So now it’s official: of the 323 free school proposals received by the DfE as of 11th February, 282 were turned down. Less than 50 were given an amber light. It looks likely that roughly ten will open their gates in September. The century of civil servants seconded to process applications can breathe a sigh of relief and go back to whatever it was they were doing before they were so rudely interrupted, for it’s unlikely under the strictures of the new applications process that for 2012 there will be anything like the volume of the first tranche.
With the programme’s capital allocation for the first two years long since exhausted, and the government reluctant to enlist the help of SMBs and private equity backed chains, fewer of these proposals for 2012 can realistically be expected to make it through its new competitive tendering stage. While the Chancellor’s Budget Day announcement that the proposed reforms to local planning process weren’t quite dead in the water offers a glimmer of hope on the horizon, the free school initiative nevertheless seems already to have become the ‘niche programme’ that Rachel Wolf feared it might.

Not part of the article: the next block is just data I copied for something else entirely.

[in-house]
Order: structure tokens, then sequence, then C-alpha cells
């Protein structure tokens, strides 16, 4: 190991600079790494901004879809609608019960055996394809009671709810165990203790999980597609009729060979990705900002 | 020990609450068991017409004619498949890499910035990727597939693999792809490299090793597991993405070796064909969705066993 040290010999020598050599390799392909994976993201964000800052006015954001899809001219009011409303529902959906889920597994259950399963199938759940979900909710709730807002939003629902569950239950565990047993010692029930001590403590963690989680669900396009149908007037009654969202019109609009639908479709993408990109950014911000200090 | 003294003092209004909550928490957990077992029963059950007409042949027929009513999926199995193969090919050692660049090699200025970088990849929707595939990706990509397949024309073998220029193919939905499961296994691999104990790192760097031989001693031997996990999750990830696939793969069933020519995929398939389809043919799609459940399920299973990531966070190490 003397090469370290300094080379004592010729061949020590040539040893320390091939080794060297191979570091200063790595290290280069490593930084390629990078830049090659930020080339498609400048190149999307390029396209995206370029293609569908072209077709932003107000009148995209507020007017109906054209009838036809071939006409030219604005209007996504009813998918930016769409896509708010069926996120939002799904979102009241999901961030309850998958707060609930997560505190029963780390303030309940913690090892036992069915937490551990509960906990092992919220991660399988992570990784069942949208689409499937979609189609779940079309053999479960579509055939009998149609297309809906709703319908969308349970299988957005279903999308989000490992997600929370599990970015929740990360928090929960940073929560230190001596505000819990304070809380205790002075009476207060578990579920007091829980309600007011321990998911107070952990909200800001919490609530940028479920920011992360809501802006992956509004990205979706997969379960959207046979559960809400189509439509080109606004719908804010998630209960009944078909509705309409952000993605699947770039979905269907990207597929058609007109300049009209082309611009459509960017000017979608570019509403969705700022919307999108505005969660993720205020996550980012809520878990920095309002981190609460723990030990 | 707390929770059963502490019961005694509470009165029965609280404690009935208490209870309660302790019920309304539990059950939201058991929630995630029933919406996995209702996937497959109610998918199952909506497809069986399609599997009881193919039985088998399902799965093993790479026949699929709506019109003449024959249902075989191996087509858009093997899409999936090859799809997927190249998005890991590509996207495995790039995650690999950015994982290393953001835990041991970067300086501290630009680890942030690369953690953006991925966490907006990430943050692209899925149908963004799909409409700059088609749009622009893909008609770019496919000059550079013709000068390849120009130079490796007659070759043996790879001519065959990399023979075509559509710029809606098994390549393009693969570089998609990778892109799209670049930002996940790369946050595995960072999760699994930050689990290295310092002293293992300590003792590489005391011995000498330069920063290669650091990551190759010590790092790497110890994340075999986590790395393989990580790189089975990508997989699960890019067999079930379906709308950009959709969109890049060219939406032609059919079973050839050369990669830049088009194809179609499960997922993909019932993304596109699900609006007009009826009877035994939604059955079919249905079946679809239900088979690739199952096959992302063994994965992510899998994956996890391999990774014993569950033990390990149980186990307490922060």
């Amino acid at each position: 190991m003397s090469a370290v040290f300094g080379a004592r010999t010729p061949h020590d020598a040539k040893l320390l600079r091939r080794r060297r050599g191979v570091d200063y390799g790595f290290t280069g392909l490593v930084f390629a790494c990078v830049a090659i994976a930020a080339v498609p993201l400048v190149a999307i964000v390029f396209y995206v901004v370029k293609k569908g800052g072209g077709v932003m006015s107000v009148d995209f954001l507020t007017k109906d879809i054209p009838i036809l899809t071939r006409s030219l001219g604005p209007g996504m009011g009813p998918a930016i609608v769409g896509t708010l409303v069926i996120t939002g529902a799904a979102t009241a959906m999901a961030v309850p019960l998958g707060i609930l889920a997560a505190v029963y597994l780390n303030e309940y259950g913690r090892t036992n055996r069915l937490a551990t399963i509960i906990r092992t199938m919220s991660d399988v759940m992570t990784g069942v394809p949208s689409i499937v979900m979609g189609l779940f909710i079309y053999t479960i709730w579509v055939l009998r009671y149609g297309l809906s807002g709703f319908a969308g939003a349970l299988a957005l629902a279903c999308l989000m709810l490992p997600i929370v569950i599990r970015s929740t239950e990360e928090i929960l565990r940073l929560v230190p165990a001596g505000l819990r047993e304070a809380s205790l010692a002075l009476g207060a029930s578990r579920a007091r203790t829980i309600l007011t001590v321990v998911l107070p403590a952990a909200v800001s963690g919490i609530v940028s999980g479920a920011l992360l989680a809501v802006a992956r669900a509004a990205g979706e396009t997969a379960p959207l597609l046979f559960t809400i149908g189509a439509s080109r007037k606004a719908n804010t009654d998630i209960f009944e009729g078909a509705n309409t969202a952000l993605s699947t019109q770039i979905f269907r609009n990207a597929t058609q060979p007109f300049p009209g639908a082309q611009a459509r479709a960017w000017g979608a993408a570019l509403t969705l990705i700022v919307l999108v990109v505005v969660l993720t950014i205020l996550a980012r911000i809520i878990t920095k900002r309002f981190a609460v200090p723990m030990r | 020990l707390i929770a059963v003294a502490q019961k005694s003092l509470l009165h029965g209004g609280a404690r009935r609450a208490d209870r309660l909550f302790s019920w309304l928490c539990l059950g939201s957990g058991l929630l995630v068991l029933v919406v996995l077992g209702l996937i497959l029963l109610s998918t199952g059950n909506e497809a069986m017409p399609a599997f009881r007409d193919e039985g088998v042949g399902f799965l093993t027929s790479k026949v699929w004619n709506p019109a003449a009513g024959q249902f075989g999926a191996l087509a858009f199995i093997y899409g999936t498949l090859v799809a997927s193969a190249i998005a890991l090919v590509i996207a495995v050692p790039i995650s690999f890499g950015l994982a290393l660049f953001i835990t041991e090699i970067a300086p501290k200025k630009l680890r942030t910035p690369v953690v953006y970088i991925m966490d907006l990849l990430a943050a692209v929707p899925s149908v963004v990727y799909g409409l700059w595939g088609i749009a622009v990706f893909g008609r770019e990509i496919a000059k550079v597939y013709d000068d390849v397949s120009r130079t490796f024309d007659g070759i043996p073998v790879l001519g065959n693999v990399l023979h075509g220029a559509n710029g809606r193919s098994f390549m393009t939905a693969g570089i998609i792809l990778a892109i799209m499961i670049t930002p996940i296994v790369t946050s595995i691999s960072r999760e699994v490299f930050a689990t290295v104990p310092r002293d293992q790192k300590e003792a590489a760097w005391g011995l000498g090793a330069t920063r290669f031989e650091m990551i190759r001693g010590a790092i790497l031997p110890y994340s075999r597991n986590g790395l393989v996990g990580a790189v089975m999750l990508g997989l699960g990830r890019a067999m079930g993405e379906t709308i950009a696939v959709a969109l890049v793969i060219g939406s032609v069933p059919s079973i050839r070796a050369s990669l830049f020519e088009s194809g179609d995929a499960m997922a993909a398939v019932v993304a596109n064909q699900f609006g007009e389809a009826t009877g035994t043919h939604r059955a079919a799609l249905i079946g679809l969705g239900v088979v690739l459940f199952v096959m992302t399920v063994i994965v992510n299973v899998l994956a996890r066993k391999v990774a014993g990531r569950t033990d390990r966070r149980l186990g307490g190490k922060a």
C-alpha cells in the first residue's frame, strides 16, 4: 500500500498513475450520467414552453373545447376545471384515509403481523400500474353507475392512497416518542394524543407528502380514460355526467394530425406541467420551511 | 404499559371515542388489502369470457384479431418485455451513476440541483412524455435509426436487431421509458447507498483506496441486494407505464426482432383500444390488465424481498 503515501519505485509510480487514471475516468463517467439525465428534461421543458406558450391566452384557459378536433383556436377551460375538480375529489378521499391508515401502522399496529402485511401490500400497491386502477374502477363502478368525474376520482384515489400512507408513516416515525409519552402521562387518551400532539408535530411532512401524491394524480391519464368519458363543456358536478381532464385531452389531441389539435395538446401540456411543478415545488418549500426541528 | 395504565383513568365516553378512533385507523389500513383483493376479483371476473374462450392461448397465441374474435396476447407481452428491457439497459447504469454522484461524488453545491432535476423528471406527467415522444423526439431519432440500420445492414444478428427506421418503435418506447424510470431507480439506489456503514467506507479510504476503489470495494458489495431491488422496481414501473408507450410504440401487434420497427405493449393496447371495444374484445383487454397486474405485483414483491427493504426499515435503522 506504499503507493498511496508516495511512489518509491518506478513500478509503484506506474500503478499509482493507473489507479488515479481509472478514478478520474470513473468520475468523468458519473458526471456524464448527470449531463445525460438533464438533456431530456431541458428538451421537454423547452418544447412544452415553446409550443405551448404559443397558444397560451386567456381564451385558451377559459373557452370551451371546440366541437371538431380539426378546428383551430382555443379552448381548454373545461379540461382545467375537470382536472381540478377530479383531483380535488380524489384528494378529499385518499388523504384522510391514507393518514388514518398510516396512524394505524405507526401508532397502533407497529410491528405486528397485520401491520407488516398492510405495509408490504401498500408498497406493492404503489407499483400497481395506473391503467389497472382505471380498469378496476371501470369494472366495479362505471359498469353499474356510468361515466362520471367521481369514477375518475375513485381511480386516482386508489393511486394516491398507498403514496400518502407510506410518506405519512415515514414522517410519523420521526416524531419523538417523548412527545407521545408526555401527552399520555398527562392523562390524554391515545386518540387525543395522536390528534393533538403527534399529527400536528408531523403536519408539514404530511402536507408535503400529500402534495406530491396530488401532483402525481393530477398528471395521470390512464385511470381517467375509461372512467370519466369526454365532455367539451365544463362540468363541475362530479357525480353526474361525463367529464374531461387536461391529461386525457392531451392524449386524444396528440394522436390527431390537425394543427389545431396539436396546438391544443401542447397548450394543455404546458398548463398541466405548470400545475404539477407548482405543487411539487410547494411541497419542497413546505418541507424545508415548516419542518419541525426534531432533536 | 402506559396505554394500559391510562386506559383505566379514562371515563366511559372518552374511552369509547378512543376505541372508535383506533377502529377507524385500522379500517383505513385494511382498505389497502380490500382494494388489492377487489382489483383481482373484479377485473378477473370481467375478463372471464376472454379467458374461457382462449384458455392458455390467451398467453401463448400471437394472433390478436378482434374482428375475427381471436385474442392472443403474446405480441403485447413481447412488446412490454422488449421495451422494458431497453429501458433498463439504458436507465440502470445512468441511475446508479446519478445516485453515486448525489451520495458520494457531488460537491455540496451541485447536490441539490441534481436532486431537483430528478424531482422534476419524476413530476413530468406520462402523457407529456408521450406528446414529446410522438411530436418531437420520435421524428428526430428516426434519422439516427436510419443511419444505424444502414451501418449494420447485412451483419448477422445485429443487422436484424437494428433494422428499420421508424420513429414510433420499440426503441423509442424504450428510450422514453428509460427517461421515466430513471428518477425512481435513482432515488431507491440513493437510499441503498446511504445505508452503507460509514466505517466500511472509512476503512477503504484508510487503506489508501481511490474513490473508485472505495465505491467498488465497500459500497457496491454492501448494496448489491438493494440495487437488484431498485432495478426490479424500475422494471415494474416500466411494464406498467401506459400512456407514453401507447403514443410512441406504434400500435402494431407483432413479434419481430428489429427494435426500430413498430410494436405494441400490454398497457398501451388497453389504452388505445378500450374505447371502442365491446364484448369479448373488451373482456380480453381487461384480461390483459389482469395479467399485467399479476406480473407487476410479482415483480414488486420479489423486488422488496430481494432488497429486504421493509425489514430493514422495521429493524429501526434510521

Much as we might wish to think otherwise, this has serious implications for the government’s wider schools reform platform: most especially in respect of its hopes of efficiency gains through school closure. The idea was that by freeing up new school supply, while at the same time rationalising existing management structures through Academy expansion, the government might also be enabled to tackle more proactively the problem of persistent under-performance, at its most acute in areas where deprivation is greatest. But without new schools coming on stream in numbers, the threat of closure rings hollow, and one of the most important mechanisms for turning around these schools doesn’t work as it should. [Continue reading]